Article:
A: Honor our past, inspire the future and shine a spotlight on our region. The CCA is an exciting, family-friendly non-profit event designed to honor the Sacramento region’s rich aviation heritage and veterans. Using the power and magic of flight to inspire young people to pursue education and careers in science, technology, engineering, math, aviation, aeronautics or aerospace. This nonprofit organization gives back to the community through scholarships, charitable group donations, and exciting educational youth programs throughout the year.
While this 501c3 was originally designed to support an annual scholarship, this non-profit organization has grown to serve in a variety of other ways. Ultimately, we hope to reach an endowment level for STEM, Aviation and Aerospace scholarships that will serve and assist the students from our region for many years to come.
Q: Please tell me about you. Where did you grow up and what was that like for you (city, state, family, etc.)?
A: I am a California girl, born in San Francisco. My parents retired to Roseville which brought me to this area more than 12 years ago. I have two remarkable sisters, a brother that I adore and a gaggle of brilliant nieces and nephews. We are all very different from each other and so very close.
Q: How would you describe yourself as a child? As a teen? As a high school student?
A: I was very quiet as a student; I read all the time and had a wild imagination.
Q: What did you want to be when you grew up?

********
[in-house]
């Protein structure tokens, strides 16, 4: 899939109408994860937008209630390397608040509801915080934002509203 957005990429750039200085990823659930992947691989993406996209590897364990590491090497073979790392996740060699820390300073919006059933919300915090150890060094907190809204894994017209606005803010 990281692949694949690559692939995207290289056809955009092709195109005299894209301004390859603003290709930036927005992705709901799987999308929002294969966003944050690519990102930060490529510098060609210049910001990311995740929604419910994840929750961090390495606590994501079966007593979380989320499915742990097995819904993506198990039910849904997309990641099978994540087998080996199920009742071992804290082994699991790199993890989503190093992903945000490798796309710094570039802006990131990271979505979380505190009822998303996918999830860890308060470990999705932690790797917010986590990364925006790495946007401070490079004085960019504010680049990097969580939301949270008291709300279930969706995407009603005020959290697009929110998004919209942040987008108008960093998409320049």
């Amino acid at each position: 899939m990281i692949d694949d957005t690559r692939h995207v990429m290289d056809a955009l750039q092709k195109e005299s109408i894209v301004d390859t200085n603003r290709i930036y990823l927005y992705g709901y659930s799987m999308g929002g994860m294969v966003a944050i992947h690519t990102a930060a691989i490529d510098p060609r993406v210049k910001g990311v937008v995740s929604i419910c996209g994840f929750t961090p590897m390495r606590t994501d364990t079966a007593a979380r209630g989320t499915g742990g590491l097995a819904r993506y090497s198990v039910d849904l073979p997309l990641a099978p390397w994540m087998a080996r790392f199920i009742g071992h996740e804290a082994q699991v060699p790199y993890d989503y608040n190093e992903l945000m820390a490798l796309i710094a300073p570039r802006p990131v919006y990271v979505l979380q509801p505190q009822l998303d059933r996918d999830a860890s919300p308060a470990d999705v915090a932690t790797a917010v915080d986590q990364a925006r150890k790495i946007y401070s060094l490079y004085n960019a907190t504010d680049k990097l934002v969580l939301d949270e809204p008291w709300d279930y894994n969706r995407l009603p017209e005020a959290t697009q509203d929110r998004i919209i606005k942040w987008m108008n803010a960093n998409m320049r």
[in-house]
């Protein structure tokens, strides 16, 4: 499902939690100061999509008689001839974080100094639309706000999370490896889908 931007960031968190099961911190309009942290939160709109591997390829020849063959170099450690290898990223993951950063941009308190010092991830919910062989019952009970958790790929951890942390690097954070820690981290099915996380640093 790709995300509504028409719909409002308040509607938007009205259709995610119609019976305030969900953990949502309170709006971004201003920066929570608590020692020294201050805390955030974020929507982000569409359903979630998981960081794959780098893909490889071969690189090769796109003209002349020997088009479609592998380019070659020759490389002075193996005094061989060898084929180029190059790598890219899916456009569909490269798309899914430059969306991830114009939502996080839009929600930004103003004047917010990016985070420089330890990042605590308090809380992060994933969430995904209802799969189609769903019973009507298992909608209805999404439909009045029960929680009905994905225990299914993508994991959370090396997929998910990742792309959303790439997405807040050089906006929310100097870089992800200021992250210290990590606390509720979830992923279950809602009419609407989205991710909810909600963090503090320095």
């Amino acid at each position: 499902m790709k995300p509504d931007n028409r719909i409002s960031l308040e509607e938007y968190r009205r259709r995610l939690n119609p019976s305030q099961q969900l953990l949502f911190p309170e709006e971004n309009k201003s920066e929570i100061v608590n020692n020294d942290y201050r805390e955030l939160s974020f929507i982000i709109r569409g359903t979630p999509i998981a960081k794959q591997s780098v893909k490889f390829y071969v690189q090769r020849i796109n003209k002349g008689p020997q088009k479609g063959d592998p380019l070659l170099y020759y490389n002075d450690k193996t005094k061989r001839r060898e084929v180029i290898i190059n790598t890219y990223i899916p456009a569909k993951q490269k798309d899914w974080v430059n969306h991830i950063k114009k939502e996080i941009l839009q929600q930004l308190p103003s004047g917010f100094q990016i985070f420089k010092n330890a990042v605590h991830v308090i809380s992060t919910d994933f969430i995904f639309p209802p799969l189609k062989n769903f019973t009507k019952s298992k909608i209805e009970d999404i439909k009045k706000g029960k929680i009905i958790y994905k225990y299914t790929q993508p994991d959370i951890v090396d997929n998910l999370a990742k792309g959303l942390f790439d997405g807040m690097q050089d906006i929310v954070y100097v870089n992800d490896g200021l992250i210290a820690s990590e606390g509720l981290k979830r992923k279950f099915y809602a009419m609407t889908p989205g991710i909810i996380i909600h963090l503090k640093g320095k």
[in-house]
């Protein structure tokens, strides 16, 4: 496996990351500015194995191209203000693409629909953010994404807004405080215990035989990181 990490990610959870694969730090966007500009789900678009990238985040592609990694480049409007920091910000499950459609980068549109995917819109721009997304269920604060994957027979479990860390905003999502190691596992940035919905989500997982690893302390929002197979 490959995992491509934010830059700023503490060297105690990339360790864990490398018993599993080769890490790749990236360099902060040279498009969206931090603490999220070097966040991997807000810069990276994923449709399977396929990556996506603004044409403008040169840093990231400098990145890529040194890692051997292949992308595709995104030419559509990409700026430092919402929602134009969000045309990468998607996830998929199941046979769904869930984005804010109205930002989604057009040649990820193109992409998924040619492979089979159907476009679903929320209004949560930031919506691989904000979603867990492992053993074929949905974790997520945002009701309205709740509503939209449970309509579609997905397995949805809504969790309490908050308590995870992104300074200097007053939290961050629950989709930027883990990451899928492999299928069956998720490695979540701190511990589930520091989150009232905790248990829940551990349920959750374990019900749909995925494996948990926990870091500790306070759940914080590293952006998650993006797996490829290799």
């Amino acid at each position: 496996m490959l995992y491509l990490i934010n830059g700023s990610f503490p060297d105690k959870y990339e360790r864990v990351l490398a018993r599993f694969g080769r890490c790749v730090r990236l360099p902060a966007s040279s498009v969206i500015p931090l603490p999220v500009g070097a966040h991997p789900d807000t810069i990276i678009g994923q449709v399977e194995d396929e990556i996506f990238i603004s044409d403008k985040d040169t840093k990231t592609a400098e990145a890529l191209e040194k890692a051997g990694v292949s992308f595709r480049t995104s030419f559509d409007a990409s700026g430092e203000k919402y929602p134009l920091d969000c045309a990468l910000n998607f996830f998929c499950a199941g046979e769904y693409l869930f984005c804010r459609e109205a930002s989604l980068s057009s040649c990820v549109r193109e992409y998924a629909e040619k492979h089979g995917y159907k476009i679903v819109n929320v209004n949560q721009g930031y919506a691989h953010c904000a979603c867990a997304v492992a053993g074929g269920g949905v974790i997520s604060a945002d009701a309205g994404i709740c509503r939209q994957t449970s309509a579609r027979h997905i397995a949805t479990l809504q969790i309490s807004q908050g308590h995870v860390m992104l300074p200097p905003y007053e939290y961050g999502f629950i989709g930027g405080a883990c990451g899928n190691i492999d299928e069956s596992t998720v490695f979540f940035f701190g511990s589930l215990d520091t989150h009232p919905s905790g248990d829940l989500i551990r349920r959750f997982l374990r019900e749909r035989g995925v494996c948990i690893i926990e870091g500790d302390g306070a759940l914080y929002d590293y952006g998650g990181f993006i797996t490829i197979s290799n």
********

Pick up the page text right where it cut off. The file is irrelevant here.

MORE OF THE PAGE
A: A lawyer, a veterinarian, a marine- biologist, a horse trainer, a travel writer and explorer. What I did know is that I would have a hard time sitting still and being inside in an office every day.
Q: You are a professional woman in a very prominent role in this community. What is that like for you?
A: Prominent? Me? Nah. What I do is fun and meaningful. It’s a labor of love. It’s hard work, we get tired, dehydrated, sunburned and there are never enough hours in the day, but If you could see the smiles on the faces of the kids who come out, the tears of the WWII veterans who are moved by the tribute performances we produce each year, then you would want to be me when you grow up regardless of the long hours and never-ending challenges.
Q: What do you like to do in your free time? How do you recharge your batteries?
A: I fly. Sometimes to actually go somewhere. Sometimes just to go up. I am rarely indoors and enjoy ‘chore-therapy’ keeping my small hobby farm with some pretty darned cute animals, a greenhouse and garden – love to cook and surround myself with lots of books. Also, I rarely go anywhere without George, my extraordinary Border Collie.
Q: What inspires you to get out of bed each morning?
A: I never know what will cross my path from day to day and that is exciting. Who will I meet? What new program will we develop to serve our community or for kids to knock their socks off and encourage them to reach for the stars, fear nothing and know no limits or boundaries.
Q: What is your favorite part of your job?
A: Too much to list. The Show itself is too thrilling for words, but the kid’s programs throughout the year are the most meaningful to me. I get to spend time with them, get to know their stories, hopes and dreams – who they are and what they want to become. I see their faces light up as they climb in a plane for the very first time or meet a hero or legend that has used their education to literally change the world. It is magical what happens; to watch their imaginations soar right in front of my eyes.
Five Sacramento area museums will participate in Blue Star Museums, a collaboration among the National Endowment for the Arts, Blue Star Families, the Department of Defense and museums across America to offer free admission to all active duty military personnel and their families from Memorial Day (May 29) through Labor Day (September 4), 2017. The five local museums participating in Blue Star Museums include the following: California Automobile Museum, California Museum, Crocker Art Museum, Fairytale Town and the Sacramento History Museum.